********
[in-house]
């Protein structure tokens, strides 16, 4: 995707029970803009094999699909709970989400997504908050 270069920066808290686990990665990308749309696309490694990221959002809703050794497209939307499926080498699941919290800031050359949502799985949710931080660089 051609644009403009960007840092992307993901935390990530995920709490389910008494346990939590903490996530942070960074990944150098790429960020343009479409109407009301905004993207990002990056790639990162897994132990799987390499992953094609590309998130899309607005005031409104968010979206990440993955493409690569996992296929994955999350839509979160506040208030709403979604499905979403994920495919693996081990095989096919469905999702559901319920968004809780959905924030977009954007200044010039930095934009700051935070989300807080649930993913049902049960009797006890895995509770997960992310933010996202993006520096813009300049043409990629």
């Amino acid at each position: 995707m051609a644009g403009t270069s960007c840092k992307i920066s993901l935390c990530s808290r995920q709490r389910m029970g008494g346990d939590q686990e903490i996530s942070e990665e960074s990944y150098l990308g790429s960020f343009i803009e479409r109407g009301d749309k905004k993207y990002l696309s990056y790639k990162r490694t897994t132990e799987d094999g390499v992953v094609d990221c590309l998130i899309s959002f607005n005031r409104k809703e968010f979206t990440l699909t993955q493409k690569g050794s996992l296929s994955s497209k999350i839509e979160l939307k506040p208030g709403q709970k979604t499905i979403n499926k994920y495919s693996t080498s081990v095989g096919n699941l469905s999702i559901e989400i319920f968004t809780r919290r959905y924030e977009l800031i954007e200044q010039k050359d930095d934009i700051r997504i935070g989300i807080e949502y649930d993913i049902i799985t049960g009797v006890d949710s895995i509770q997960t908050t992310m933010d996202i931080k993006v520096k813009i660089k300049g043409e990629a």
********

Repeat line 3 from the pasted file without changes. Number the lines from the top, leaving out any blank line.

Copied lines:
């Amino acid at each position: 995707m051609a644009g403009t270069s960007c840092k992307i920066s993901l935390c990530s808290r995920q709490r389910m029970g008494g346990d939590q686990e903490i996530s942070e990665e960074s990944y150098l990308g790429s960020f343009i803009e479409r109407g009301d749309k905004k993207y990002l696309s990056y790639k990162r490694t897994t132990e799987d094999g390499v992953v094609d990221c590309l998130i899309s959002f607005n005031r409104k809703e968010f979206t990440l699909t993955q493409k690569g050794s996992l296929s994955s497209k999350i839509e979160l939307k506040p208030g709403q709970k979604t499905i979403n499926k994920y495919s693996t080498s081990v095989g096919n699941l469905s999702i559901e989400i319920f968004t809780r919290r959905y924030e977009l800031i954007e200044q010039k050359d930095d934009i700051r997504i935070g989300i807080e949502y649930d993913i049902i799985t049960g009797v006890d949710s895995i509770q997960t908050t992310m933010d996202i931080k993006v520096k813009i660089k300049g043409e990629a």